Wednesday’s results-driven ruling from arbitrator Stephen Burbank, which dubbed Jimmy Graham a tight end for franchise-tag purposes, could change the way teams handle their slot receivers. If, based on Burbank’s reasoning, a player lines up within four yards of a tackle, he can be regarded as a tight end, not a receiver.
While it would be a little obvious for teams to suddenly change the position of a player approaching free agency from receiver to tight end, smart teams will start calling slot receivers “tight ends” from the get-go. If those players are consistently described and treated as tight ends — and if they line up more times within four yards of the tackle than anywhere else — a slot receiver who plays really well and becomes a free agent could be retained via the far cheaper tight end franchise tender.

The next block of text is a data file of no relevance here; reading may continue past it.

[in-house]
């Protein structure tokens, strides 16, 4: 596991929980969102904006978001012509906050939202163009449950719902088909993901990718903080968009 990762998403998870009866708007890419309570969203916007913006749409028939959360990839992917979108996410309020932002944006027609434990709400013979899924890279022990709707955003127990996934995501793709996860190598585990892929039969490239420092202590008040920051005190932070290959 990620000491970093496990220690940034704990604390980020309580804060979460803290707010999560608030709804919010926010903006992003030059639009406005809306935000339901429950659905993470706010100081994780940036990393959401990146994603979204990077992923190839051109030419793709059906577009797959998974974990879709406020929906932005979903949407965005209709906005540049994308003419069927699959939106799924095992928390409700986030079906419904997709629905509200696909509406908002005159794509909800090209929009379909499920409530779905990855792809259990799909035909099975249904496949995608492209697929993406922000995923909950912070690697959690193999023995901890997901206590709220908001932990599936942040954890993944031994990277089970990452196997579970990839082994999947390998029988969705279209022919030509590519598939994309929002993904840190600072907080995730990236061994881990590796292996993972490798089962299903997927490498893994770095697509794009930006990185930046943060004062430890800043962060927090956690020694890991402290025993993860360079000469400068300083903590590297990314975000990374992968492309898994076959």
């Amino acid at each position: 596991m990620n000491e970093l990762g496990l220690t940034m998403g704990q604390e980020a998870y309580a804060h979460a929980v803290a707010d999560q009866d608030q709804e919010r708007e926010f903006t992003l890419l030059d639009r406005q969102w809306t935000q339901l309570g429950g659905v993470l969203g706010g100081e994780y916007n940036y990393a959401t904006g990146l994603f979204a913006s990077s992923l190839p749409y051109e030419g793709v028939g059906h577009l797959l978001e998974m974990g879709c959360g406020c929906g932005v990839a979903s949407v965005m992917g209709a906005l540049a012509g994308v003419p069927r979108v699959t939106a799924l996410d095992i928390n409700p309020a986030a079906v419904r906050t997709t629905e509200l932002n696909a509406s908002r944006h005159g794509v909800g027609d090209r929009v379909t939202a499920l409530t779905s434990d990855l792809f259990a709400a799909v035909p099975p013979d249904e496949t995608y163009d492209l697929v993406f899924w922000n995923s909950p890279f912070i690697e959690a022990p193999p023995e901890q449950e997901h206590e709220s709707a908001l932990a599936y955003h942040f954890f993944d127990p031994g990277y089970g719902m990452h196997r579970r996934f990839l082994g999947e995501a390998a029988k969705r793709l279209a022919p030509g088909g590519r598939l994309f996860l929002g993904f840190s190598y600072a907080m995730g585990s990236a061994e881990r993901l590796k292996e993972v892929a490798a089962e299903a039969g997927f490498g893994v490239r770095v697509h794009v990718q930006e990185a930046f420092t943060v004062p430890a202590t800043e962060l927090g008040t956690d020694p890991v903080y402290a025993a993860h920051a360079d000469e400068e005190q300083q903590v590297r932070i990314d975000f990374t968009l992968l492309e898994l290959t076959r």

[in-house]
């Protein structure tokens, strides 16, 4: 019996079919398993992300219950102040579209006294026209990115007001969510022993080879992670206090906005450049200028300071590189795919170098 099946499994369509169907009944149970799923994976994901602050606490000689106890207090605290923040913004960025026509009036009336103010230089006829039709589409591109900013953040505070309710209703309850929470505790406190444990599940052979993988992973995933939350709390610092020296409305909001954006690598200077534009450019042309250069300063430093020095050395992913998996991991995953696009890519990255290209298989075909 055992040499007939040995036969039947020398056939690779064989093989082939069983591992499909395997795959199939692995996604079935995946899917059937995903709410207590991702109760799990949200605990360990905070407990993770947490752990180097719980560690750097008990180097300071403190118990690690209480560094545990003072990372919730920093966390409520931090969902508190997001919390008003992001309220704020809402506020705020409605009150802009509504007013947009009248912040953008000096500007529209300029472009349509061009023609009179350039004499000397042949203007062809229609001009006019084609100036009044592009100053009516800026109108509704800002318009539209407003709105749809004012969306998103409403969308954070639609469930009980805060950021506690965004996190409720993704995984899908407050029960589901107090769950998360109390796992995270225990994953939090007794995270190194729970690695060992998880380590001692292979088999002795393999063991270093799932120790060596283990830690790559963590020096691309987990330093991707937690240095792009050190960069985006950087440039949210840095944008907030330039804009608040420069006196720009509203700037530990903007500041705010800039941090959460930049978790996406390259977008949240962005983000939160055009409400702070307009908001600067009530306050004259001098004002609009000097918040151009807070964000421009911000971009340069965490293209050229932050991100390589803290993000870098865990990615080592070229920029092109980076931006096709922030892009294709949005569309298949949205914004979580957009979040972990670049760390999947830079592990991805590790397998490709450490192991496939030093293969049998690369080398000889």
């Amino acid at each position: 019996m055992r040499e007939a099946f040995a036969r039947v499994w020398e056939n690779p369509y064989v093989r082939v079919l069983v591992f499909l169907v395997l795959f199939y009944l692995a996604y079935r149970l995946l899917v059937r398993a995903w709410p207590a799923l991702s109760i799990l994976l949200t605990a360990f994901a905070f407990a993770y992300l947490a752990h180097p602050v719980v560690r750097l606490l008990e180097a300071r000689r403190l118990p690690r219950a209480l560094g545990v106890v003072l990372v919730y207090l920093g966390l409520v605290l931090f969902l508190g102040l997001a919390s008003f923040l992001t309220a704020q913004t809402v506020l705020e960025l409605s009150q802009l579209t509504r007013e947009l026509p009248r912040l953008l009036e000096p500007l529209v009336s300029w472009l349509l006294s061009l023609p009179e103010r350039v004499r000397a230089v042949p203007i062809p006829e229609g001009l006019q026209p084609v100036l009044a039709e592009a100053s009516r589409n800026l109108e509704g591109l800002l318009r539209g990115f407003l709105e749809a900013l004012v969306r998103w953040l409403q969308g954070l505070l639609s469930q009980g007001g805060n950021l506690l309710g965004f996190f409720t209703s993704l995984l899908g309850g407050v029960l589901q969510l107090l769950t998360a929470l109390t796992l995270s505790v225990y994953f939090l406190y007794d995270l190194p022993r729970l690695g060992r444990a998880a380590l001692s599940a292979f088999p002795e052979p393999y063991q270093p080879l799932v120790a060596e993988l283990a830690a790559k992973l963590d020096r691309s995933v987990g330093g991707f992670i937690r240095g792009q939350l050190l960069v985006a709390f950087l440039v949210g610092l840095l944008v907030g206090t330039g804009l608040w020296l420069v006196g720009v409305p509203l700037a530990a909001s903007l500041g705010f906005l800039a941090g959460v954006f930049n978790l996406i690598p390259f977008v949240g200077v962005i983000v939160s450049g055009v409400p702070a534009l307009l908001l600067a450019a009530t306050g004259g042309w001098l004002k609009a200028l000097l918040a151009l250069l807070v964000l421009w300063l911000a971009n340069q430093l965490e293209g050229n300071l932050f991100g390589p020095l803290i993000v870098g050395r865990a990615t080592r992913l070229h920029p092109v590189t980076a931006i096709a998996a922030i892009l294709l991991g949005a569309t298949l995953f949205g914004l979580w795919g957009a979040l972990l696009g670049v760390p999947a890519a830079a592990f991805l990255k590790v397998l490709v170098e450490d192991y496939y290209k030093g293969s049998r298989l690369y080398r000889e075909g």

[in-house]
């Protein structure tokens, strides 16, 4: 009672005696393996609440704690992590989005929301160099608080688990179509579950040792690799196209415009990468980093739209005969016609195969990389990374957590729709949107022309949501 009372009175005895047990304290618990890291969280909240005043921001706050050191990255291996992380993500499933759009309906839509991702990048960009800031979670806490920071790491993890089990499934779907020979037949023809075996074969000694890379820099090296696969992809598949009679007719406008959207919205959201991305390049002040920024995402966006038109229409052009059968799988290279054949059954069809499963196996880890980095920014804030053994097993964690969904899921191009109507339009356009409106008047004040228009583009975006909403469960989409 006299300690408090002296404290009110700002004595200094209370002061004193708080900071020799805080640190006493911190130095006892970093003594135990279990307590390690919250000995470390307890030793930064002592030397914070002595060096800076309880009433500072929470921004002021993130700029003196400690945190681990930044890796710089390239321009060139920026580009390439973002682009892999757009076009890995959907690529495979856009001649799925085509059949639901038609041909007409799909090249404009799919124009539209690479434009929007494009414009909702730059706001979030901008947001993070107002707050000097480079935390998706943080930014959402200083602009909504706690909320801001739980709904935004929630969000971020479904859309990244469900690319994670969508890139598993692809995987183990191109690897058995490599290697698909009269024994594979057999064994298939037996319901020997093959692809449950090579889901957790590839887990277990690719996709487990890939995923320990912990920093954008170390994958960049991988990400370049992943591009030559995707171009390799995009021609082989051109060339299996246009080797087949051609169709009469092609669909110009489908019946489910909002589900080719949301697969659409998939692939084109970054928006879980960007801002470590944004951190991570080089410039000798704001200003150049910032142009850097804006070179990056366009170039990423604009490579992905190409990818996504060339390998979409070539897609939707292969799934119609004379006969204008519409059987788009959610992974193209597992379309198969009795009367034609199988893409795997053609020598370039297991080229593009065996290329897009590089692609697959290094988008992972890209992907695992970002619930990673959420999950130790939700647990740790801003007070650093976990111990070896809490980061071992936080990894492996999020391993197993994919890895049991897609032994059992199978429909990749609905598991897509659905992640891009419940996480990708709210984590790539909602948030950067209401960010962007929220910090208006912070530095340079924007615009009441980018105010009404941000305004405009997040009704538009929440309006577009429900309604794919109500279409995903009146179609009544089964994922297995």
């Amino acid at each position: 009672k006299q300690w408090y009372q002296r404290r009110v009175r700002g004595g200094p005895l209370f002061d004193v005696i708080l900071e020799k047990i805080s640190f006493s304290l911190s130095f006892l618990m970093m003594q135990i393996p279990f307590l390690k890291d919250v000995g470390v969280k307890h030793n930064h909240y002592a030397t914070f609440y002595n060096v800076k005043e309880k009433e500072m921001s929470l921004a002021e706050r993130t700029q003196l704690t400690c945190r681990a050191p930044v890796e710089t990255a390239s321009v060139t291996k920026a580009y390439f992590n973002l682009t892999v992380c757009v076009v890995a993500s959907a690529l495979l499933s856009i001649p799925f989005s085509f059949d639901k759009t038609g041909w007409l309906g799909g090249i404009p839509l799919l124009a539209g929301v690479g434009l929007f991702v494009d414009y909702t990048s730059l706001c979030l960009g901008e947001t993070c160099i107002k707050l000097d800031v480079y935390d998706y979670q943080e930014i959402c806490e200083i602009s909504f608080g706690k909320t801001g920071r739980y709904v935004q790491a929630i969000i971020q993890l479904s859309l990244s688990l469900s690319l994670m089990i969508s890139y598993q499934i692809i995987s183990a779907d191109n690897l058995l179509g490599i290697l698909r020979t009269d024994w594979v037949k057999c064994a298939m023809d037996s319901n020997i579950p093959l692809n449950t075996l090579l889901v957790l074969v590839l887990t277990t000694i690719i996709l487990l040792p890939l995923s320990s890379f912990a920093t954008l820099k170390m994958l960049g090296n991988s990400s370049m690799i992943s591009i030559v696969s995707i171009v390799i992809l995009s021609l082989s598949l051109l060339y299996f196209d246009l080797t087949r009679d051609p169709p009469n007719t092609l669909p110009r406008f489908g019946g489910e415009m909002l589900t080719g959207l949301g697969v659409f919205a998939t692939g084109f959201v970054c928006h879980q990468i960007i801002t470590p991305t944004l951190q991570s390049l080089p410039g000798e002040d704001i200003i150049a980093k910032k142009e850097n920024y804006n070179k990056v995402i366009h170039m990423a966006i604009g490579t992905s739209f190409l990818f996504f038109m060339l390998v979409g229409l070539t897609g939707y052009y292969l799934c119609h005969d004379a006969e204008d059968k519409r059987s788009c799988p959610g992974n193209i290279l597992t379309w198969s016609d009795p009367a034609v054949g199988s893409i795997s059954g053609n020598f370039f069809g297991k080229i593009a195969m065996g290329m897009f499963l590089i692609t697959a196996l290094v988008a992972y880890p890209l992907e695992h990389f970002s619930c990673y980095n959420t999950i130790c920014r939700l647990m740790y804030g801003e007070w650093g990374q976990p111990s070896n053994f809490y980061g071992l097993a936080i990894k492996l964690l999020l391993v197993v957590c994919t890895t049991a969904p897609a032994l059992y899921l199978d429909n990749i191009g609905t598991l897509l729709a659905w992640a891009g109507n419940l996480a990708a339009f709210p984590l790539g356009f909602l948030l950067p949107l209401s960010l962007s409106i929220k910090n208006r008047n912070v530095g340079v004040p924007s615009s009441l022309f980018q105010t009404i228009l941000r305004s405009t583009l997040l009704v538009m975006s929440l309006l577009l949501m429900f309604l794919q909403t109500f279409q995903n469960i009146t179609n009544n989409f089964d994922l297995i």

The possibility of shenanigans makes the creation of a new category under the franchise and transition tag even more important. While still generically a tight end or a receiver, a player who consistently lines up neither wide to the sideline nor tight to the tackle plays a position that has a value falling between tight end and wide receiver. So whether it’s Graham or Amendola or Anquan Boldin or anyone else, a franchise tag that reflects the actual value of the hybrid role is needed.